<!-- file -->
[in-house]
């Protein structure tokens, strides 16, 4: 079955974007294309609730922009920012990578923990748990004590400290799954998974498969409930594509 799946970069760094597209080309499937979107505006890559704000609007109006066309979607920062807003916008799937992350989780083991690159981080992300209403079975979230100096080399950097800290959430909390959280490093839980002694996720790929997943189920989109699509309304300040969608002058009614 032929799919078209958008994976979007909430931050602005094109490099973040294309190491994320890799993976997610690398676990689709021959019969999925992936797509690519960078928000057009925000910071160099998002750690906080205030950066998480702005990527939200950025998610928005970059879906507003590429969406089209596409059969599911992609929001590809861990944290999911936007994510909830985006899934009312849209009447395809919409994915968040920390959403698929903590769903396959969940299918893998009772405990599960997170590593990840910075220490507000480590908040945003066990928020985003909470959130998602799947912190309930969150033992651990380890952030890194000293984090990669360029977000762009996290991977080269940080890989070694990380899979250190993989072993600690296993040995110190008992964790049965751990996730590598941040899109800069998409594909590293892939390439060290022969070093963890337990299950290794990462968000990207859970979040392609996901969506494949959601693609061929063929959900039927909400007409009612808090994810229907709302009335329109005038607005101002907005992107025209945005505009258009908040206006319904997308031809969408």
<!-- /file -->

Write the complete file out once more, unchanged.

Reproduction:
[in-house]
């Protein structure tokens, strides 16, 4: 079955974007294309609730922009920012990578923990748990004590400290799954998974498969409930594509 799946970069760094597209080309499937979107505006890559704000609007109006066309979607920062807003916008799937992350989780083991690159981080992300209403079975979230100096080399950097800290959430909390959280490093839980002694996720790929997943189920989109699509309304300040969608002058009614 032929799919078209958008994976979007909430931050602005094109490099973040294309190491994320890799993976997610690398676990689709021959019969999925992936797509690519960078928000057009925000910071160099998002750690906080205030950066998480702005990527939200950025998610928005970059879906507003590429969406089209596409059969599911992609929001590809861990944290999911936007994510909830985006899934009312849209009447395809919409994915968040920390959403698929903590769903396959969940299918893998009772405990599960997170590593990840910075220490507000480590908040945003066990928020985003909470959130998602799947912190309930969150033992651990380890952030890194000293984090990669360029977000762009996290991977080269940080890989070694990380899979250190993989072993600690296993040995110190008992964790049965751990996730590598941040899109800069998409594909590293892939390439060290022969070093963890337990299950290794990462968000990207859970979040392609996901969506494949959601693609061929063929959900039927909400007409009612808090994810229907709302009335329109005038607005101002907005992107025209945005505009258009908040206006319904997308031809969408």